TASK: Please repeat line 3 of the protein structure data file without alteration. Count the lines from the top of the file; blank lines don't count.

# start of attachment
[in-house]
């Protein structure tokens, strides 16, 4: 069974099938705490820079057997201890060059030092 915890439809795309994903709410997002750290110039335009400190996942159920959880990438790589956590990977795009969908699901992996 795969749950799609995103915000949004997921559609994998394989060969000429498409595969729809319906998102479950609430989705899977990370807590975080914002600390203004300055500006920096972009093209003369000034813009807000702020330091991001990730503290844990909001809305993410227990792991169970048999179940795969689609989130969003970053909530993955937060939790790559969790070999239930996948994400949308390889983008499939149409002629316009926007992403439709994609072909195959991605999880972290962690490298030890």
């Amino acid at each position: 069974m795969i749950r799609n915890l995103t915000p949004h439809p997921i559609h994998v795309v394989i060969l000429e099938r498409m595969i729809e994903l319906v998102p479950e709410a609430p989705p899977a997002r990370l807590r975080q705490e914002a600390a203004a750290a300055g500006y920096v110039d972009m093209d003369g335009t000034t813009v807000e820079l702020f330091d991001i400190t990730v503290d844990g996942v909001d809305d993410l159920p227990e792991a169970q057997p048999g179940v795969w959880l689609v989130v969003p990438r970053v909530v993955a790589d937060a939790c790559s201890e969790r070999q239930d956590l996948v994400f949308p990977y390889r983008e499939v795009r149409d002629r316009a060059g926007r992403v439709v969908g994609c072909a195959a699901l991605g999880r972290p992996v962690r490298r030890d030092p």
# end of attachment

């Amino acid at each position: 069974m795969i749950r799609n915890l995103t915000p949004h439809p997921i559609h994998v795309v394989i060969l000429e099938r498409m595969i729809e994903l319906v998102p479950e709410a609430p989705p899977a997002r990370l807590r975080q705490e914002a600390a203004a750290a300055g500006y920096v110039d972009m093209d003369g335009t000034t813009v807000e820079l702020f330091d991001i400190t990730v503290d844990g996942v909001d809305d993410l159920p227990e792991a169970q057997p048999g179940v795969w959880l689609v989130v969003p990438r970053v909530v993955a790589d937060a939790c790559s201890e969790r070999q239930d956590l996948v994400f949308p990977y390889r983008e499939v795009r149409d002629r316009a060059g926007r992403v439709v969908g994609c072909a195959a699901l991605g999880r972290p992996v962690r490298r030890d030092p």